Lowestoft Porcelain Factory which existed from 1757 until 1802, was in production for longer than most English soft-paste porcelain manufacturers, producing domestic pots, teapots and jugs. It stood on the site of an existing pottery or brick kiln, and was used later as a brewery and malt kiln. Most of its remaining buildings were demolished in 1955.

The arrival of Sir Samuel Morton Peto in 19th-century Lowestoft brought a change in the town's fortunes, including its fishing industry. To help stimulate this, Peto was given the task of building a line for the Lowestoft Railway and Harbour Company, connecting with Reedham and the city of Norwich. This had a profound impact on the town's industrial development – its fishing fleets could sell to markets further inland, and other industries such as engineering gained from increased trade with the continent. Peto's railway enabled Lowestoft to become a flourishing seaside holiday resort; much of Peto's seaside resort in south Lowestoft still exists, including the Grade II listed terraces of Kirkley Cliff and Wellington Esplanade.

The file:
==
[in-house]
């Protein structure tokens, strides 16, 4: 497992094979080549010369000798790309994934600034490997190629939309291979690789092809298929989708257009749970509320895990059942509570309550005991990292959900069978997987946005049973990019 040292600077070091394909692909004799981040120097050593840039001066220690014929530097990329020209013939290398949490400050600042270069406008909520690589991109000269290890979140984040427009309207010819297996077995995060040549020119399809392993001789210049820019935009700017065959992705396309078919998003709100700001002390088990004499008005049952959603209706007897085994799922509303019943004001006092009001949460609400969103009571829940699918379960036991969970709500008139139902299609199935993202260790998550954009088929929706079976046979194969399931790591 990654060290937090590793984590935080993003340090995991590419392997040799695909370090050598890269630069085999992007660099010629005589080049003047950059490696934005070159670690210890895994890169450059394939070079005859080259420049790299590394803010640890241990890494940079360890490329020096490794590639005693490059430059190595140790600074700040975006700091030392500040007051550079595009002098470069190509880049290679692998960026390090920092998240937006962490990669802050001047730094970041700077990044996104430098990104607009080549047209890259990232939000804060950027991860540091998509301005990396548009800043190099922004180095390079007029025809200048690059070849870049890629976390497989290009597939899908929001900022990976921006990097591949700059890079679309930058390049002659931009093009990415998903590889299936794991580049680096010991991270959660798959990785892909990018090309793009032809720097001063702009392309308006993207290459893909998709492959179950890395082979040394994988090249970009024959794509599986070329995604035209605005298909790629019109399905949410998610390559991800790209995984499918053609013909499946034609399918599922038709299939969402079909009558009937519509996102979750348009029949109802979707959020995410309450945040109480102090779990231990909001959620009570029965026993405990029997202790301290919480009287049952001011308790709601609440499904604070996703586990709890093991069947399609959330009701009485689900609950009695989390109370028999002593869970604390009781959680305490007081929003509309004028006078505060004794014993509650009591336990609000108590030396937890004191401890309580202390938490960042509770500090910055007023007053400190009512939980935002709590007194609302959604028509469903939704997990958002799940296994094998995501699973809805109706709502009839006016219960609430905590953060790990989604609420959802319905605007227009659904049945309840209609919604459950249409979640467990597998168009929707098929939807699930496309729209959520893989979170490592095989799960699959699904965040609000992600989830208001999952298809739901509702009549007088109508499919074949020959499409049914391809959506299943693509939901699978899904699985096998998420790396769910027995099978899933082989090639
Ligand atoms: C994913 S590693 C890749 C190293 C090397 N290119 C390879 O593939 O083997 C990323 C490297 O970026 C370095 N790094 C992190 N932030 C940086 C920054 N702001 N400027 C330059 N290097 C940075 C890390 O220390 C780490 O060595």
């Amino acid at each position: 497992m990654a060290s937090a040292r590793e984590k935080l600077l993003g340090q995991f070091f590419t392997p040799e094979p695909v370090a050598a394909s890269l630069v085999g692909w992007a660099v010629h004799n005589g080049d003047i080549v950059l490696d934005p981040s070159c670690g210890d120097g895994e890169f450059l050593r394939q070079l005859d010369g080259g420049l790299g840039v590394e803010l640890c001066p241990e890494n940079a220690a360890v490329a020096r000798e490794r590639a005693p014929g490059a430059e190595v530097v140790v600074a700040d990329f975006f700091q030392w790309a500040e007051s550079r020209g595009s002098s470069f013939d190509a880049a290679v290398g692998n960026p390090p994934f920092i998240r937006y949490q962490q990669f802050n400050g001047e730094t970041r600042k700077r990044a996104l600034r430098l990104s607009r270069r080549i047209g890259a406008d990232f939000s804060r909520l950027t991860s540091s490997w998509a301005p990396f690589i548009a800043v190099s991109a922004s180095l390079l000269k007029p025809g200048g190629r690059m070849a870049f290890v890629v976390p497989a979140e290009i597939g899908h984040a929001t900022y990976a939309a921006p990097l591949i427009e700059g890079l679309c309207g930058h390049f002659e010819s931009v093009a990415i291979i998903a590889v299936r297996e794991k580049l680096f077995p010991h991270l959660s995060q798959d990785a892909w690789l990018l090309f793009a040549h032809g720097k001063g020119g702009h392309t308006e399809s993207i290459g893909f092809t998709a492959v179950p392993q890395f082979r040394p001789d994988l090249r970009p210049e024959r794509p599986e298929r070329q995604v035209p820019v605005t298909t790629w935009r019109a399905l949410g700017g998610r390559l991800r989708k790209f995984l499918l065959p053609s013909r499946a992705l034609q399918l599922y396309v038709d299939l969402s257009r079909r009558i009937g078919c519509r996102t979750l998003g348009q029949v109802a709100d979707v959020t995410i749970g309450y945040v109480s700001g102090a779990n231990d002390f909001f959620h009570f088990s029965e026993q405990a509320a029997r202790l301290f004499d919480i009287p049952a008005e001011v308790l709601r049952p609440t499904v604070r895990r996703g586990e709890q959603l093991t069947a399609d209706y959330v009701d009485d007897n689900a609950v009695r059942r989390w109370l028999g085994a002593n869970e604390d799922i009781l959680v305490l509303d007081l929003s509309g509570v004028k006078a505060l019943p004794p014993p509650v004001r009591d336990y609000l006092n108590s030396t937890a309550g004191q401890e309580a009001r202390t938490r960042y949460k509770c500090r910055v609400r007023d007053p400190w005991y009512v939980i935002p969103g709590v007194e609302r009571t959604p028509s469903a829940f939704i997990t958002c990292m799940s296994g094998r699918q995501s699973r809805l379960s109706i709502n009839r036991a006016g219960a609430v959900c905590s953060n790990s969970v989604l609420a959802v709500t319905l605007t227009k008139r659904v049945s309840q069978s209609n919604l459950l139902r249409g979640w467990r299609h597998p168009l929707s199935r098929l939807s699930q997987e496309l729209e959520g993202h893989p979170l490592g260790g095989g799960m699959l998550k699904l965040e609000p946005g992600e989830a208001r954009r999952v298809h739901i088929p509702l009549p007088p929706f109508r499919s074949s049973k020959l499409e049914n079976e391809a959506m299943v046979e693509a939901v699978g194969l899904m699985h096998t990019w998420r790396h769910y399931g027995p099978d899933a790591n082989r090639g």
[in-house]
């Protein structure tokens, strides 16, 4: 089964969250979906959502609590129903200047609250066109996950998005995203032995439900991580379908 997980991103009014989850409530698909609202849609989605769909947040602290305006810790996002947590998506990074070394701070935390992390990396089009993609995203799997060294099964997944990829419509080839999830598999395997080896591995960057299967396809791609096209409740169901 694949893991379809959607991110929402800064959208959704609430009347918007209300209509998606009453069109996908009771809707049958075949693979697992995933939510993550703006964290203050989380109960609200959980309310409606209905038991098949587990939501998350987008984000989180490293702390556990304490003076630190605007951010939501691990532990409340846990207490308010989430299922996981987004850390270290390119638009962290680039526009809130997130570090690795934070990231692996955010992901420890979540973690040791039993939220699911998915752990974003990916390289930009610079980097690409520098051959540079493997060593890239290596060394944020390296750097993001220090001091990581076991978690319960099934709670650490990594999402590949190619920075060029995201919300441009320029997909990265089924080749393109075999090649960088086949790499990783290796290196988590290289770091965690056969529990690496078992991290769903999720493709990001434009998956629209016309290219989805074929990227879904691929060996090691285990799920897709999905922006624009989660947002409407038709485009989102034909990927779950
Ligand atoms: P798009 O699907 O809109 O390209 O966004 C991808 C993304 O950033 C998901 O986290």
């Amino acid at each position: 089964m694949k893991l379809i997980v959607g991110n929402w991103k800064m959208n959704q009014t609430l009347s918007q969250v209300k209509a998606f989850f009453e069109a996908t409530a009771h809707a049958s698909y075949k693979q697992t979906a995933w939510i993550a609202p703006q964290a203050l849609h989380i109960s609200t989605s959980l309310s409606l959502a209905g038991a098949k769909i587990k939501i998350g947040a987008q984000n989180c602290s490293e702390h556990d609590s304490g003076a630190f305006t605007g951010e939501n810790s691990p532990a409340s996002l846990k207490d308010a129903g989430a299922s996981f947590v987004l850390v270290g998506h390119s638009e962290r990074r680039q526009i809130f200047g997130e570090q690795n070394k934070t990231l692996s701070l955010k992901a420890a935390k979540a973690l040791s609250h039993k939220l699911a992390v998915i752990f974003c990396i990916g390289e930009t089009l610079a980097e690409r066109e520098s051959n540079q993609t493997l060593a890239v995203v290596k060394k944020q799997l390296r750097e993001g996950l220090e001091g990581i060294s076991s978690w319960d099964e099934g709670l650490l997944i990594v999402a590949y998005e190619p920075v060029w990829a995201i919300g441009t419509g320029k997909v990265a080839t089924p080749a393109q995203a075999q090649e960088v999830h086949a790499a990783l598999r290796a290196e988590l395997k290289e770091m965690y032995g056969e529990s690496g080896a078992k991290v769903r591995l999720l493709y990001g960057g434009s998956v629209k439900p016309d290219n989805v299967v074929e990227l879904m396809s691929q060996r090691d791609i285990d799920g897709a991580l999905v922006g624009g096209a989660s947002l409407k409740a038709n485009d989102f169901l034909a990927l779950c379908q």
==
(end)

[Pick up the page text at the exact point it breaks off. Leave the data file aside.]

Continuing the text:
During World War I, Lowestoft was bombarded by the German Navy on 24 April 1916 in conjunction with the Easter Rising in Ireland. The port was a major naval base during the war, including for armed trawlers which were used to combat German U-boat actions in the North Sea such as that of 15 August 1917. In World War II the town was heavily bombed by the Luftwaffe for its engineering industry and role as a naval base.

Today, local employers include Birds Eye frozen foods, with 700 workers. Their processing plant has been located in the town for over 60 years.

Lowestoft is the major settlement in the East Suffolk District formed in 2019. It lost its status as a municipal borough in 1974, but retained a ceremonial mayor elected annually by its district councillors until 2017. From 1974 until 2019, Lowestoft was part of Waveney District.

Research Tips